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Different Approaches to Flood Mitigation

Monday, November 8, 2021  by qrelihan

   A recent news story caught my attention this week regarding a climate resiliency project being built in NYC. In fact, you may remember seeing news footage of flooded NYC subways and streets during Hurricane Ida. Well, the city of New York decided that the was the last straw and they had to do something to mitigate the effects of climate change. The city is constructing a system of seawalls and floodgates in the East River Park area to protect it from future flooding (Kaur 2021).  

   The goal of this project is to reduce the impact of storm surges in the future for the 110,000 residents that live there. However, New York City is not alone in this endeavor as coastal communities throughout the US either already have seawalls or are planning to construct them soon.  New York City is in the company of Jacksonville, FL, Virginia Beach, VA, Galveston, TX and Charleston, SC as cities that have proposed similar projects to reduce the impact of storm surge flooding (Dubb 2019).  

   Seawalls and floodgates are not the only solution being explored to mitigate the effects of flooding, in fact some cities in the US are embracing the Dutch concept of "working with flooding rather than fighting it".  The Dutch leave their coastline open, creating designated flood parks for the water to go.  This concept has inspired city planners in Boston, MA to consider alternative options to the originally proposed 4-mile seawall around Boston Harbor (Hunt 2018).  Now, Boston city planners are looking into creating flood parks that will divert water to designated areas rather than building a seawall.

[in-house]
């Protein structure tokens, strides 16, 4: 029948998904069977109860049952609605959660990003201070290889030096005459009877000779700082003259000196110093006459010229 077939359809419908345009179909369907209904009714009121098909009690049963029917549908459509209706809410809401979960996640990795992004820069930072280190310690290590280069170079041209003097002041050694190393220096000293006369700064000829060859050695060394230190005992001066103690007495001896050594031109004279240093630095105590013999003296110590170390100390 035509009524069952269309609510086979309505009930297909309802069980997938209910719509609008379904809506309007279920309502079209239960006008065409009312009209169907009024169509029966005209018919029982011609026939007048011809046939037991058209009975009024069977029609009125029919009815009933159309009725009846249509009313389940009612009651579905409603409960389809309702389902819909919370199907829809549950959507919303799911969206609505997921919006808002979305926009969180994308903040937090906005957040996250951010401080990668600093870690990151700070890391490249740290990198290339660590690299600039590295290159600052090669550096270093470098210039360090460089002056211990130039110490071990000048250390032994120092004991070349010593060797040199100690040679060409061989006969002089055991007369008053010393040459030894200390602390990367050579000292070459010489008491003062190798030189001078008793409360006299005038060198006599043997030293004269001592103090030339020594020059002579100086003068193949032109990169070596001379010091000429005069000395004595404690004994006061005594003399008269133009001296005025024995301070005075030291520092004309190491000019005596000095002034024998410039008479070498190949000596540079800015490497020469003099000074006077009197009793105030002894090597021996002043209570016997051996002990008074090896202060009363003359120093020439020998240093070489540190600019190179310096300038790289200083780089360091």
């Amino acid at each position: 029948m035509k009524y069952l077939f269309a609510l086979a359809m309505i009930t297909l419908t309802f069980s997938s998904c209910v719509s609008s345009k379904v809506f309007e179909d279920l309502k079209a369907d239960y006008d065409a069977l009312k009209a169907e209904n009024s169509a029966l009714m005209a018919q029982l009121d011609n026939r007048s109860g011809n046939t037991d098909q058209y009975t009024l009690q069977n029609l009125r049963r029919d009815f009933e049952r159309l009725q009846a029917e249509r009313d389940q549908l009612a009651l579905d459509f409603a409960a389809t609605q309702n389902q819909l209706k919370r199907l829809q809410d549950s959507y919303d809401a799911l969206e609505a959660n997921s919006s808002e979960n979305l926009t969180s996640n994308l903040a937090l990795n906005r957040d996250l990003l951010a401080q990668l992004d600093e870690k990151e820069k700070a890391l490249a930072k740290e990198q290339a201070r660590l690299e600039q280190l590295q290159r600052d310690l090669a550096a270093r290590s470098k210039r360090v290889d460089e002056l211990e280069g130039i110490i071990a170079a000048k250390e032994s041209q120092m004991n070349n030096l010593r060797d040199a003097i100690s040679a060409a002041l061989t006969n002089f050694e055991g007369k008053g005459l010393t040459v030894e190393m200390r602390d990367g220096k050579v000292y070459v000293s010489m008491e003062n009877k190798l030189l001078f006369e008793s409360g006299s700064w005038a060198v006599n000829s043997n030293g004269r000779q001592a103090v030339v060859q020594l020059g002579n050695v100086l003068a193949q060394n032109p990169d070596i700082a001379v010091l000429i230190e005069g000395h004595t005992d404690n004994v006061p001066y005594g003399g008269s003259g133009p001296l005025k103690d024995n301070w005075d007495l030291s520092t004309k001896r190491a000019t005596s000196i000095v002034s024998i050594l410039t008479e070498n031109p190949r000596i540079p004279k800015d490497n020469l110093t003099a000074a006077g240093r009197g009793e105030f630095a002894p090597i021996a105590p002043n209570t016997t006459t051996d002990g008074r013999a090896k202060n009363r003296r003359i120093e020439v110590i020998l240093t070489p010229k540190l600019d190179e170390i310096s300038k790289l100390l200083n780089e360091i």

There is no one solution to flood mitigation, in fact what works in one city, may not work in another.  For instance, in a city such as NYC, there is a lot of infrastructure and not a whole lot of space available to build flood parks along the coast, making a seawall their best defense against flooding.  Whereas smaller coastal communities such as Gloucester, MA may have more space available along the coast to dedicate to flood parks. Some coastal communities may opt to build both flood parks and seawalls to best protect their communities from the impacts of flooding. The biggest takeaway from this is that coastal communities and cities have options when it comes to protecting themselves from floods.

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Is Daylight Savings Time Good For The Environment?

Monday, November 1, 2021  by qrelihan

   This coming weekend is Daylight Savings Time and most of us associate it with gaining an extra hour of sleep. However, studies have been done to see if setting back the clocks has any effect on the country’s electricity use. Since Daylight Savings Time has been around long before electricity, it can be difficult to know what electricity use would look like without Daylight Savings Time.  Over the years many have conducted research, trying to answer the question of whether it is a good thing for the environment.